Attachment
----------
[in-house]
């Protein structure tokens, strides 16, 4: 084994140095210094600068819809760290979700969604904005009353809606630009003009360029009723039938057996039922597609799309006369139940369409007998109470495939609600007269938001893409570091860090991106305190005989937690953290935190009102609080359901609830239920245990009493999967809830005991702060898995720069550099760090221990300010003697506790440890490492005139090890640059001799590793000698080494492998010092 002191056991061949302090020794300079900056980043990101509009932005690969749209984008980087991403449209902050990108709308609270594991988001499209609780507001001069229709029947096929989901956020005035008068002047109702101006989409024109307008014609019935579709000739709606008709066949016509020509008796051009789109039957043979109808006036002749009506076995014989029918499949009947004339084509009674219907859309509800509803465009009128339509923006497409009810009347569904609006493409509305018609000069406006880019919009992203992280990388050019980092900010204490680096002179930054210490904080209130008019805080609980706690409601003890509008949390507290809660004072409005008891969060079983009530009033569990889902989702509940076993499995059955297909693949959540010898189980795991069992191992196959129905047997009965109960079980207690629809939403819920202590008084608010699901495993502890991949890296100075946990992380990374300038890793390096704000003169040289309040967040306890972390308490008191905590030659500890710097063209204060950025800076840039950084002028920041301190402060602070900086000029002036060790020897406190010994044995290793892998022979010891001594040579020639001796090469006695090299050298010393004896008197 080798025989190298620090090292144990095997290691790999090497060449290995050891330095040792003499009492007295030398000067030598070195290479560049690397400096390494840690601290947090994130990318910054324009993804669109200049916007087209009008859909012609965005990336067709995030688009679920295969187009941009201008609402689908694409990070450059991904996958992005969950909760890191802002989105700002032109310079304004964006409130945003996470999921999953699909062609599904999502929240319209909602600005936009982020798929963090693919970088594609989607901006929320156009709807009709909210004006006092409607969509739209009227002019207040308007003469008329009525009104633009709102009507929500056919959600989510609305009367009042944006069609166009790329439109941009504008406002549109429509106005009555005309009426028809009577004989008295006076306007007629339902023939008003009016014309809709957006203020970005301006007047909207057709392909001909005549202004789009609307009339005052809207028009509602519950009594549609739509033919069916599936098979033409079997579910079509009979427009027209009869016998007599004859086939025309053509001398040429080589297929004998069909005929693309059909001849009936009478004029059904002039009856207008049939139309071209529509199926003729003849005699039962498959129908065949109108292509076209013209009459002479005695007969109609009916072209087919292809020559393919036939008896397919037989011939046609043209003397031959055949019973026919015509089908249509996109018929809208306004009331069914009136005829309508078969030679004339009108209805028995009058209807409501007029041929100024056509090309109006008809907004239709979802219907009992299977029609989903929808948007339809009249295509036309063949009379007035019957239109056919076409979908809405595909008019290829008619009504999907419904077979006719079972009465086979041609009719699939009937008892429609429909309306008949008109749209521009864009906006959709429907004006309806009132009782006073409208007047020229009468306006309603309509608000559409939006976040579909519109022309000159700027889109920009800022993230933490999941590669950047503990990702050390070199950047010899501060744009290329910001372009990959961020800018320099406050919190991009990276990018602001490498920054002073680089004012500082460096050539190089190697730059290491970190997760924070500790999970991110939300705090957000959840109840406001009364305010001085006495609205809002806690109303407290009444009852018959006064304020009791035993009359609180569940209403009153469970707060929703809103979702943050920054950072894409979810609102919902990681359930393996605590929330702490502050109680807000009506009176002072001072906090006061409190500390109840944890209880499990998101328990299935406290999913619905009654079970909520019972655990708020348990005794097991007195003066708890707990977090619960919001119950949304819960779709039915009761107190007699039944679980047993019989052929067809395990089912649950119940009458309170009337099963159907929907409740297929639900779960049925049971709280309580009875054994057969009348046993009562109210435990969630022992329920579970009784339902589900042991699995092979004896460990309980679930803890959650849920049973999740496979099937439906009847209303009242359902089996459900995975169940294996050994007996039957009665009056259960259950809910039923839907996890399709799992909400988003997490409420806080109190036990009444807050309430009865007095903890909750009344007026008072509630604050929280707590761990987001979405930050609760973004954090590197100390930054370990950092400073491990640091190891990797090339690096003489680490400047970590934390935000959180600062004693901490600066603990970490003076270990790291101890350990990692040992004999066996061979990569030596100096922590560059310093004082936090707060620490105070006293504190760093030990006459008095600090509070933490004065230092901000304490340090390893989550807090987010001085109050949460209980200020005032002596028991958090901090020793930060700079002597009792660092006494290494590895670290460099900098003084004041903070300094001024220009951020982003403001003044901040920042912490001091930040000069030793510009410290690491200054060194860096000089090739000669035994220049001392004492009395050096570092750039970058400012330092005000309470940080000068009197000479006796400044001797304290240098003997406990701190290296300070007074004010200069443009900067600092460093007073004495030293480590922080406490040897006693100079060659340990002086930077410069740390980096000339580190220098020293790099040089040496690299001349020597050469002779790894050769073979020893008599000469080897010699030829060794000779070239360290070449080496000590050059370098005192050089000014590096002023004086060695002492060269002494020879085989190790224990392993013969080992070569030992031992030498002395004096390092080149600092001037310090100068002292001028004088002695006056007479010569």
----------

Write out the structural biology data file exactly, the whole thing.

[in-house]
């Protein structure tokens, strides 16, 4: 084994140095210094600068819809760290979700969604904005009353809606630009003009360029009723039938057996039922597609799309006369139940369409007998109470495939609600007269938001893409570091860090991106305190005989937690953290935190009102609080359901609830239920245990009493999967809830005991702060898995720069550099760090221990300010003697506790440890490492005139090890640059001799590793000698080494492998010092 002191056991061949302090020794300079900056980043990101509009932005690969749209984008980087991403449209902050990108709308609270594991988001499209609780507001001069229709029947096929989901956020005035008068002047109702101006989409024109307008014609019935579709000739709606008709066949016509020509008796051009789109039957043979109808006036002749009506076995014989029918499949009947004339084509009674219907859309509800509803465009009128339509923006497409009810009347569904609006493409509305018609000069406006880019919009992203992280990388050019980092900010204490680096002179930054210490904080209130008019805080609980706690409601003890509008949390507290809660004072409005008891969060079983009530009033569990889902989702509940076993499995059955297909693949959540010898189980795991069992191992196959129905047997009965109960079980207690629809939403819920202590008084608010699901495993502890991949890296100075946990992380990374300038890793390096704000003169040289309040967040306890972390308490008191905590030659500890710097063209204060950025800076840039950084002028920041301190402060602070900086000029002036060790020897406190010994044995290793892998022979010891001594040579020639001796090469006695090299050298010393004896008197 080798025989190298620090090292144990095997290691790999090497060449290995050891330095040792003499009492007295030398000067030598070195290479560049690397400096390494840690601290947090994130990318910054324009993804669109200049916007087209009008859909012609965005990336067709995030688009679920295969187009941009201008609402689908694409990070450059991904996958992005969950909760890191802002989105700002032109310079304004964006409130945003996470999921999953699909062609599904999502929240319209909602600005936009982020798929963090693919970088594609989607901006929320156009709807009709909210004006006092409607969509739209009227002019207040308007003469008329009525009104633009709102009507929500056919959600989510609305009367009042944006069609166009790329439109941009504008406002549109429509106005009555005309009426028809009577004989008295006076306007007629339902023939008003009016014309809709957006203020970005301006007047909207057709392909001909005549202004789009609307009339005052809207028009509602519950009594549609739509033919069916599936098979033409079997579910079509009979427009027209009869016998007599004859086939025309053509001398040429080589297929004998069909005929693309059909001849009936009478004029059904002039009856207008049939139309071209529509199926003729003849005699039962498959129908065949109108292509076209013209009459002479005695007969109609009916072209087919292809020559393919036939008896397919037989011939046609043209003397031959055949019973026919015509089908249509996109018929809208306004009331069914009136005829309508078969030679004339009108209805028995009058209807409501007029041929100024056509090309109006008809907004239709979802219907009992299977029609989903929808948007339809009249295509036309063949009379007035019957239109056919076409979908809405595909008019290829008619009504999907419904077979006719079972009465086979041609009719699939009937008892429609429909309306008949008109749209521009864009906006959709429907004006309806009132009782006073409208007047020229009468306006309603309509608000559409939006976040579909519109022309000159700027889109920009800022993230933490999941590669950047503990990702050390070199950047010899501060744009290329910001372009990959961020800018320099406050919190991009990276990018602001490498920054002073680089004012500082460096050539190089190697730059290491970190997760924070500790999970991110939300705090957000959840109840406001009364305010001085006495609205809002806690109303407290009444009852018959006064304020009791035993009359609180569940209403009153469970707060929703809103979702943050920054950072894409979810609102919902990681359930393996605590929330702490502050109680807000009506009176002072001072906090006061409190500390109840944890209880499990998101328990299935406290999913619905009654079970909520019972655990708020348990005794097991007195003066708890707990977090619960919001119950949304819960779709039915009761107190007699039944679980047993019989052929067809395990089912649950119940009458309170009337099963159907929907409740297929639900779960049925049971709280309580009875054994057969009348046993009562109210435990969630022992329920579970009784339902589900042991699995092979004896460990309980679930803890959650849920049973999740496979099937439906009847209303009242359902089996459900995975169940294996050994007996039957009665009056259960259950809910039923839907996890399709799992909400988003997490409420806080109190036990009444807050309430009865007095903890909750009344007026008072509630604050929280707590761990987001979405930050609760973004954090590197100390930054370990950092400073491990640091190891990797090339690096003489680490400047970590934390935000959180600062004693901490600066603990970490003076270990790291101890350990990692040992004999066996061979990569030596100096922590560059310093004082936090707060620490105070006293504190760093030990006459008095600090509070933490004065230092901000304490340090390893989550807090987010001085109050949460209980200020005032002596028991958090901090020793930060700079002597009792660092006494290494590895670290460099900098003084004041903070300094001024220009951020982003403001003044901040920042912490001091930040000069030793510009410290690491200054060194860096000089090739000669035994220049001392004492009395050096570092750039970058400012330092005000309470940080000068009197000479006796400044001797304290240098003997406990701190290296300070007074004010200069443009900067600092460093007073004495030293480590922080406490040897006693100079060659340990002086930077410069740390980096000339580190220098020293790099040089040496690299001349020597050469002779790894050769073979020893008599000469080897010699030829060794000779070239360290070449080496000590050059370098005192050089000014590096002023004086060695002492060269002494020879085989190790224990392993013969080992070569030992031992030498002395004096390092080149600092001037310090100068002292001028004088002695006056007479010569």